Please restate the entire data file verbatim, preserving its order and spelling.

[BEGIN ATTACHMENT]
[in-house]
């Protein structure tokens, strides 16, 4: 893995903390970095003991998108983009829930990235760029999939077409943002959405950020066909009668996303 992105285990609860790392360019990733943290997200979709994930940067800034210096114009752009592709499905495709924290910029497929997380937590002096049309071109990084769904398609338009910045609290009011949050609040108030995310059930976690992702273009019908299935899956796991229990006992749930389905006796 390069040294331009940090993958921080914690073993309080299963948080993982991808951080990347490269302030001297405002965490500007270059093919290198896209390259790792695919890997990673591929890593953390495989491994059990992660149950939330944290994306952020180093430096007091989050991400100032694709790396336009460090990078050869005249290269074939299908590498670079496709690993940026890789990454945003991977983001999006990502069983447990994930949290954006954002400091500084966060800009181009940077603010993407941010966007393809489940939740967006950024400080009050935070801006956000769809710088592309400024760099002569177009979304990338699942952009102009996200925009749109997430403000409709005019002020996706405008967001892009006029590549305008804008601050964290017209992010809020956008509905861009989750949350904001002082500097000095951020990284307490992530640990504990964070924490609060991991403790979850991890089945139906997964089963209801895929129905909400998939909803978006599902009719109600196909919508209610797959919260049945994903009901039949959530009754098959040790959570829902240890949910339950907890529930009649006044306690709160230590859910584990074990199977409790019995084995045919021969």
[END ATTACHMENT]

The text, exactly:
[in-house]
């Protein structure tokens, strides 16, 4: 893995903390970095003991998108983009829930990235760029999939077409943002959405950020066909009668996303 992105285990609860790392360019990733943290997200979709994930940067800034210096114009752009592709499905495709924290910029497929997380937590002096049309071109990084769904398609338009910045609290009011949050609040108030995310059930976690992702273009019908299935899956796991229990006992749930389905006796 390069040294331009940090993958921080914690073993309080299963948080993982991808951080990347490269302030001297405002965490500007270059093919290198896209390259790792695919890997990673591929890593953390495989491994059990992660149950939330944290994306952020180093430096007091989050991400100032694709790396336009460090990078050869005249290269074939299908590498670079496709690993940026890789990454945003991977983001999006990502069983447990994930949290954006954002400091500084966060800009181009940077603010993407941010966007393809489940939740967006950024400080009050935070801006956000769809710088592309400024760099002569177009979304990338699942952009102009996200925009749109997430403000409709005019002020996706405008967001892009006029590549305008804008601050964290017209992010809020956008509905861009989750949350904001002082500097000095951020990284307490992530640990504990964070924490609060991991403790979850991890089945139906997964089963209801895929129905909400998939909803978006599902009719109600196909919508209610797959919260049945994903009901039949959530009754098959040790959570829902240890949910339950907890529930009649006044306690709160230590859910584990074990199977409790019995084995045919021969």